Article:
Life is marked by defining moments – just ask Daniel Collotte, whose team took third place in the 2014 TI Innovation Challenge North America Design Contest (TIIC) for his Universal Interface Cube, which replaces the need for multiple remote controls and simplifies the process of switching between different electronics in a home entertainment system. A senior in electrical engineering at the University of Florida at the time, Daniel said, “Winning was the biggest thing that had happened in my life to that point.”
Daniel discovered he had a passion for technology at an early age. He started competing in the BEST (Boosting Engineering, Science, and Technology) robotics competition in middle school, launched in 1993 by two TI engineers, and then participated in FIRST (For Inspiration and Recognition of Science and Technology) in high school. Although a member of the software team, he also worked on the electronics side. In his senior year of high school, upon seeing so many others planning to pursue software in college, he decided to go into electrical engineering as way to differentiate himself professionally.
Daniel was quick to jump on the chance to enter the TIIC when it came time for his senior design project in college. Unlike robotics, he wanted to create something personally useful. “There are a lot of different robots that you can build for a school project, but they’re not something you could really take home and use every day,” he said.
After much brainstorming, he landed on the idea for the Universal Interface Cube, with his mom in mind as a potential user. “My mom just wants to know enough to make electronic equipment work,” he said. “I can recall helping her set up the TV and DVD, struggling through the various settings. I thought, ‘What if she had a device that would automatically do it for her?’”
A prototype of the the Universal Interface Cube.
Daniel teamed up with Kevin Runda, also an electrical engineering major, to develop the design, which consisted of the cube, a remote unit, a charging station and an IR node. “We sat down with a blank piece of paper and drew out our block diagram, trying to think through all of the necessary components and connections,” Daniel said. They mutually agreed to use TI MSP430 microcontrollers to drive the cube, taking advantage of their low-cost and low-power usage and the opportunity to prototype software using MSP430 LaunchPads prior to finalizing the hardware. “We didn’t want to change the batteries all the time,” he said. “And low-cost was a big benefit because as students we tend to break things!”
The students also relied on TI’s search engine to help identify other necessary components, and Daniel added that the extreme ease in which they could sample parts from TI and, in the case of the remote, the availability of a graphics library, were also immensely helpful.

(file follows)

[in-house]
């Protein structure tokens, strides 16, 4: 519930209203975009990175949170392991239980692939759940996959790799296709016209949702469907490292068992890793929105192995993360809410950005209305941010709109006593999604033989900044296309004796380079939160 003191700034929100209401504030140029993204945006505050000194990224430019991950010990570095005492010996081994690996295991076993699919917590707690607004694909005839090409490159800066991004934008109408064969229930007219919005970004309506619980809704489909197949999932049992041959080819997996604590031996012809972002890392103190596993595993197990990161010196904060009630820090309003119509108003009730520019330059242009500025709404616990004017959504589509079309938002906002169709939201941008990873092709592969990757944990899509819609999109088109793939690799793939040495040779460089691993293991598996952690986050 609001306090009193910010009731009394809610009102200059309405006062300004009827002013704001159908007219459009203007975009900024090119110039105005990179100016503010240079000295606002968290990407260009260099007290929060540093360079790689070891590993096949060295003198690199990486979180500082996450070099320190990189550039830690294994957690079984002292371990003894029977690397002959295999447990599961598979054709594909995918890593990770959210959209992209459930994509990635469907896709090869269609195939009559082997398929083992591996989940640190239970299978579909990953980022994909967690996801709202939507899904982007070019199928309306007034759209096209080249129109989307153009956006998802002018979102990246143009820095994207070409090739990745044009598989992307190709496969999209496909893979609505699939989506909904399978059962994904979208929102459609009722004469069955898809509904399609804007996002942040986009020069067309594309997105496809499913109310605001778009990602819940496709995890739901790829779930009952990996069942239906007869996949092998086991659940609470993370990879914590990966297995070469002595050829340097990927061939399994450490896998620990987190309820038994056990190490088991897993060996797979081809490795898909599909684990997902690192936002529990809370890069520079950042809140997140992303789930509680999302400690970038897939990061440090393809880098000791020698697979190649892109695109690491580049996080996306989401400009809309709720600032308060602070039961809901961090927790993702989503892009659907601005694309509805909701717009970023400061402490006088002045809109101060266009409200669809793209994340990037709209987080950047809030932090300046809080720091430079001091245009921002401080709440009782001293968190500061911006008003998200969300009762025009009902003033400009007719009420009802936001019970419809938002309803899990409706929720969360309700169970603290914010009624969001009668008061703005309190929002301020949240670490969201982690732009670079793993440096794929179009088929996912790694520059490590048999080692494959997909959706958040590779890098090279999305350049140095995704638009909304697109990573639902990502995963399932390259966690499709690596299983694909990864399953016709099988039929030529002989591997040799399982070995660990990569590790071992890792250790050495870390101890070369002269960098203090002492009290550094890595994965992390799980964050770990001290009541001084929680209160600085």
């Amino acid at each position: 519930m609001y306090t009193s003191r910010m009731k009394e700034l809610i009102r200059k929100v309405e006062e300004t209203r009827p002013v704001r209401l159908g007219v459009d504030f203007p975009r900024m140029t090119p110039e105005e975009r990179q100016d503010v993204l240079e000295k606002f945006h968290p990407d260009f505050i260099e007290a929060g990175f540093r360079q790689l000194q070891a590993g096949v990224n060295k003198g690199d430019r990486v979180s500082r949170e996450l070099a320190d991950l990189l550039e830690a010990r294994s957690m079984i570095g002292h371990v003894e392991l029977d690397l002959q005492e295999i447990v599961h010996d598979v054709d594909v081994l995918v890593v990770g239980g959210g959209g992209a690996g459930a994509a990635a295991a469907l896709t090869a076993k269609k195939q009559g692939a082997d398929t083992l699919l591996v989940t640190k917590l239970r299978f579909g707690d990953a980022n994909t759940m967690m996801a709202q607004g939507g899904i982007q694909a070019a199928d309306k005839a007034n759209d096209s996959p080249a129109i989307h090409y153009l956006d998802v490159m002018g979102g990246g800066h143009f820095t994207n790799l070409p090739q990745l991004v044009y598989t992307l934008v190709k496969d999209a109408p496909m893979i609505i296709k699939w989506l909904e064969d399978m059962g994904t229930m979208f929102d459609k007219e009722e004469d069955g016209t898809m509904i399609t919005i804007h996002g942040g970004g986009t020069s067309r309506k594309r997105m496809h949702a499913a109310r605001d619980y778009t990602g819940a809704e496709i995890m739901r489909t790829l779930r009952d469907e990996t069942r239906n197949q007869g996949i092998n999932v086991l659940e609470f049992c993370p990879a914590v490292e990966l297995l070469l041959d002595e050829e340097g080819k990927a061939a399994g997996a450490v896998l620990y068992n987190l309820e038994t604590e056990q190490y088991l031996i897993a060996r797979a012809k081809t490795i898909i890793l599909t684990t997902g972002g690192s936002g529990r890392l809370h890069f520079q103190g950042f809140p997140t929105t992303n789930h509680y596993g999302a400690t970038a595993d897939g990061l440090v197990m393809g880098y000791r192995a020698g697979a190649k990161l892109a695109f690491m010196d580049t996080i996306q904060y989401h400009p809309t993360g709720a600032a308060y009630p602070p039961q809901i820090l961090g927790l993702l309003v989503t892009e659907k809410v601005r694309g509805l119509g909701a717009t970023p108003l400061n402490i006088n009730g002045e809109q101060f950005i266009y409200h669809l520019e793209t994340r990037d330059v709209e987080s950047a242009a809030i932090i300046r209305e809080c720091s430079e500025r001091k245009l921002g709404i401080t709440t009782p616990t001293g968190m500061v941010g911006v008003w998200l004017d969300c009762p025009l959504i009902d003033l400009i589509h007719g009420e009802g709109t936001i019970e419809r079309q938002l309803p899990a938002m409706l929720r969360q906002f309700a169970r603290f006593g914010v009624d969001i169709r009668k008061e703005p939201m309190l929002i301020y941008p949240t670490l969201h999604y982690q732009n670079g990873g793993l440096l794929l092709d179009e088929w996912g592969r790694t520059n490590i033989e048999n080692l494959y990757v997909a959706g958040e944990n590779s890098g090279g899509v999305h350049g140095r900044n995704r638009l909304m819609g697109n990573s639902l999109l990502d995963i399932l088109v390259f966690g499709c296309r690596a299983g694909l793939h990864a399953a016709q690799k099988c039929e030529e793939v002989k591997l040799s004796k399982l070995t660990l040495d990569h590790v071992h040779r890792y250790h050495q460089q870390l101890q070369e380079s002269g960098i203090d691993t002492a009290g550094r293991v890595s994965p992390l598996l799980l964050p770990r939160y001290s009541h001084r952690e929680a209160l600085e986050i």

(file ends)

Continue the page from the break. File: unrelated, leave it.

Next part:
How it works
When placed on top of a desired device, the Universal Interface Cube turns the device on and configures any additional devices. (See the cube in action here.) For instance, if the cube is placed on an Xbox 360, it will turn it on, along with the TV, configuring the audio and video receiver to the appropriate HDMI input. The LCD remote will update to turn itself into a controller for the device in use.
The Universal Interface Cube knows where it has been placed by reading Radio Frequency Identification (RFID) stickers attached to the electronic devices. Once the cube identifies its placement, it transmits a sequence of commands to an IR node using 2.4GHz radio frequency communications, which converts the RF commands to IR commands. Along with using the MSP430G2413 and MSP430F5529 MCUs, TI circuitry was utilized for switching, regulation, battery charging and power path management. For more details on the design, visit the TI University Student Repository.
Today, Daniel is a digital hardware engineer at National Instruments, where he designs and tests products and circuit boards. “I’m doing the same thing I did in my senior design project,” he said, emphasizing that the TIIC experience helped him professionally because it gave him the experience of creating something. It also fueled the Maker in him to continue innovating. “I still do projects on my own, working with electrical test equipment in my home and ‘tinkering’ whenever I can on potential ideas for Kickstarter,” said Daniel.
Do you think your senior project is a winning design? It’s not too late to enter the TI Innovation contest. Projects are due May 24, 2015, so enter today!